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Spotlight - Jeanne Wood Kern

1. How did you know that drama and speech would be your teaching career focus?
I acted all my life...from the kindergarten play for which I refused to tell my parents or teacher my lines, saying, “It’s a secret.” My mother wisely decided they may remain a secret even during the performance, so I was given the hook from that cast....through grade school and high school plays. I worked semi-professionally in Cripple Creek and Durango, Colorado, doing melodrama, and majored in drama in college. So what else would I do? I must confess, I’m probably the only teacher BCHS ever had who never had an undergraduate course in one of the subjects she taught. Speech was rather a mystery to me when I began to teach. I decided that my focus would be to help students get past panic, and to give them tools to organize thoughts and experience to express them—whatever challenges they might meet later. And, of course, to have lots of fun.

2. Was BCHS your first teaching assignment?
BCHS was my first teaching assignment—and my last. I never even applied for the job. I just happened to be sitting outside in the car while Jim applied—and was asked if he knew anyone who could teach Senior English.

3. What were your most memorable moments while at BCHS?
In a list of memorable moments, I would have to include the missing coral snake –that turned out to be a practical joke gone bad, but not before it paralyzed the school system, the chicken in the locker, throwing snowballs in the hallway, the bus that broke down stranding us in San Antonio or somewhere, the Faculty Frumps at pep rallies, and Charles Swift’s amazing field trip that resulted in a letter from the President to Arthur Turner of Bridge City High School. Winning drama competitions, taking two Academic Teams to NATIONALS and coming in 16th and then 13th in the Nation against all sizes of schools!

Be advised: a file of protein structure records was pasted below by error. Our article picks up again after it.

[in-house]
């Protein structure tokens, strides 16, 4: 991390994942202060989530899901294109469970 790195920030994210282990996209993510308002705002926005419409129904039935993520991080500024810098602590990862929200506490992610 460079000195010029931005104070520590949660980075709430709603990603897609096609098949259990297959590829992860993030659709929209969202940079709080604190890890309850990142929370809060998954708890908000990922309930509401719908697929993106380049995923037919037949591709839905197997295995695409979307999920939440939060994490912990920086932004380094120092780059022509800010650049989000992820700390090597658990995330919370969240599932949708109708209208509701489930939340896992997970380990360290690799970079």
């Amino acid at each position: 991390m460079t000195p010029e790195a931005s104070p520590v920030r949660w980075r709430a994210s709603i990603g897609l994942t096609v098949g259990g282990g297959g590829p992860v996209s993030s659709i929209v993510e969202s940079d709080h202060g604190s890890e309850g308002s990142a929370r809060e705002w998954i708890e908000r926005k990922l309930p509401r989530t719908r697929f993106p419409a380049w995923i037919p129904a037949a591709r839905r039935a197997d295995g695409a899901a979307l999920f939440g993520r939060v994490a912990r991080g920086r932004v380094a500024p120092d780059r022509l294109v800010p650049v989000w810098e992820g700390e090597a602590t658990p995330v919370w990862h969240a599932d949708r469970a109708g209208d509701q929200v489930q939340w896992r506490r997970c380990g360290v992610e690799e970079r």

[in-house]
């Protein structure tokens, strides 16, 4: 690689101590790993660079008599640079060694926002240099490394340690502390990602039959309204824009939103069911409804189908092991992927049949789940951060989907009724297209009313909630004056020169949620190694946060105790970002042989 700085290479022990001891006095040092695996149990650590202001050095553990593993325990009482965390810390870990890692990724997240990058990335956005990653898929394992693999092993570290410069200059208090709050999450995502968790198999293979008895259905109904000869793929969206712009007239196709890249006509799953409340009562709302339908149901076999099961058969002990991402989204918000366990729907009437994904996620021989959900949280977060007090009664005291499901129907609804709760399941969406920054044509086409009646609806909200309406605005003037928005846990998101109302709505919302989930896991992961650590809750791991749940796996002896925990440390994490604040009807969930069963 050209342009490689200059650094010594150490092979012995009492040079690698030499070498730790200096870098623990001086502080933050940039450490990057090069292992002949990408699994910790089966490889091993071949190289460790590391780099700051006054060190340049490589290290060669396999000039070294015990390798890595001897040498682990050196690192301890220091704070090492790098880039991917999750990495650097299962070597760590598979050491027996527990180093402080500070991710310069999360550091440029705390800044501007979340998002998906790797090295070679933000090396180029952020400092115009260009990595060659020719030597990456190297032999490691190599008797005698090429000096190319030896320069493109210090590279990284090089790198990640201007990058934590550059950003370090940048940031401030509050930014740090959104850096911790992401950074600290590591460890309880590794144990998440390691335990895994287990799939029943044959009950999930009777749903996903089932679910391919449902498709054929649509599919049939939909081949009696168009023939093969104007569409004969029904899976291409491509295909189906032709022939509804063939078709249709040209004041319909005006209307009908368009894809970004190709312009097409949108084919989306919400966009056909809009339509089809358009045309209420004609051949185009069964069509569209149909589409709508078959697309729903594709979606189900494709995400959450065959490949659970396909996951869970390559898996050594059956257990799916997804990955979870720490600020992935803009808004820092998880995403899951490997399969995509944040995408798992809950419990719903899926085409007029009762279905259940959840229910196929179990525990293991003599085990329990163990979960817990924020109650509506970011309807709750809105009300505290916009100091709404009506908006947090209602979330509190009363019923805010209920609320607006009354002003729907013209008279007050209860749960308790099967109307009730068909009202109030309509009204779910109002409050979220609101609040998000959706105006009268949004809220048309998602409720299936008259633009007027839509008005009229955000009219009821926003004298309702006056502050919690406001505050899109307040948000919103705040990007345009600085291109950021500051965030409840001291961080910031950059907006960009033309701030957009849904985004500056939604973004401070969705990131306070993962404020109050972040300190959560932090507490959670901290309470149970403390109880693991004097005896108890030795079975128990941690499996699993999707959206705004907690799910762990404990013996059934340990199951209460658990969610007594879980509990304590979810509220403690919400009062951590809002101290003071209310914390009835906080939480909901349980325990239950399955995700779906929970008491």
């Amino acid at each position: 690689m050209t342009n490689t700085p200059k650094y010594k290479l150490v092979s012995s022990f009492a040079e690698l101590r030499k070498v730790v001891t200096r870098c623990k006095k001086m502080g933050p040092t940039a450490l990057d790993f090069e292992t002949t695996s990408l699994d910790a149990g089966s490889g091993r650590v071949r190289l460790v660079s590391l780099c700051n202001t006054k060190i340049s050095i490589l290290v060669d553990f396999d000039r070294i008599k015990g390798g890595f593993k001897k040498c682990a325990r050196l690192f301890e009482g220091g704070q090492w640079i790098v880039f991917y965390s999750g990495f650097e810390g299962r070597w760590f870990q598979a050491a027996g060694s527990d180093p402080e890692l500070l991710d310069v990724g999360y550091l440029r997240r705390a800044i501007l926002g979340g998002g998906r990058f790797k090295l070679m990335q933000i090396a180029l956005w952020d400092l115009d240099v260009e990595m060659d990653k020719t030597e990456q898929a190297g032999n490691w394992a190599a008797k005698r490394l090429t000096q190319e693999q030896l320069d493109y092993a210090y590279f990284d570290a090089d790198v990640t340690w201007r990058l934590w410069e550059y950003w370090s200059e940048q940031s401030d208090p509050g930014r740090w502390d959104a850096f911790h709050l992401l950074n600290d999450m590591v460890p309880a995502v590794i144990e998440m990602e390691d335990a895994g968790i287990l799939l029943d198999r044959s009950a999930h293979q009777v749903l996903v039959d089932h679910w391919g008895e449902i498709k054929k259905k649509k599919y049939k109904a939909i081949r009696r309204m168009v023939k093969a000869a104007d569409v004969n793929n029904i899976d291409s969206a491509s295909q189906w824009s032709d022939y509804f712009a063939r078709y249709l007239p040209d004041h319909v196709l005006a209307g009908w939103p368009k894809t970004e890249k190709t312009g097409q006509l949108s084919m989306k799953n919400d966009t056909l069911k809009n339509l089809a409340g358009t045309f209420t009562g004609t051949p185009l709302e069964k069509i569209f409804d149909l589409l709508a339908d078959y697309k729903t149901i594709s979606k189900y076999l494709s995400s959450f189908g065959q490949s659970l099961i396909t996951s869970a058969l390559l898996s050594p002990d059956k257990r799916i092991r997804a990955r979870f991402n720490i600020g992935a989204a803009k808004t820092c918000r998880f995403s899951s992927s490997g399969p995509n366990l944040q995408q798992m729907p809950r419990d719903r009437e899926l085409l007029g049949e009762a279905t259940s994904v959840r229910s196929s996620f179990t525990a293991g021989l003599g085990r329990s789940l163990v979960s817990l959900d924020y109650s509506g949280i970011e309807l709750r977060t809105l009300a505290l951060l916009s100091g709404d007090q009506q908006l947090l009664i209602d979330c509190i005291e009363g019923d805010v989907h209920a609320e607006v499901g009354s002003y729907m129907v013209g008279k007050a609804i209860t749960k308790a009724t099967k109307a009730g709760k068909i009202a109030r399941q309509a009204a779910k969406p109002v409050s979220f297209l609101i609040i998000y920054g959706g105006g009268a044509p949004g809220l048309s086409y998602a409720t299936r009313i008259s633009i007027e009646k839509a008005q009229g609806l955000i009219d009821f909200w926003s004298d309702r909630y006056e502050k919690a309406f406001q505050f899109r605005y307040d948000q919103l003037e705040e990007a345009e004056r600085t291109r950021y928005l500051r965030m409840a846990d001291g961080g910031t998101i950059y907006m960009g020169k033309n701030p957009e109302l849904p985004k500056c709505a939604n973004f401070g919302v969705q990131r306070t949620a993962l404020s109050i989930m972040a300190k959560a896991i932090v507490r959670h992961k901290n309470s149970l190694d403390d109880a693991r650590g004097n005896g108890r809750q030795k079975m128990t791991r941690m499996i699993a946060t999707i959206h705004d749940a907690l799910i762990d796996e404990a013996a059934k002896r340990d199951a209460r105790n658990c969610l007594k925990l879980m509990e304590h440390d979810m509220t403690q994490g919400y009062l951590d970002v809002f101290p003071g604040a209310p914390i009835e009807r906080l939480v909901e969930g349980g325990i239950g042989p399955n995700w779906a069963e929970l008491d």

Linc’s website put me in touch with tons of students kind enough to email. Loved that! Loved teaching at BC.

4. Before leaving BC, you were involved in several community and civic arts organizations. What were they?
In Texas I was on the board of the Orange Community Players, the Golden Triangle Writers Guild, and the Southeast Texas Arts Council. I was president of the last two for two terms each.

5. Where has your life taken you since BCHS?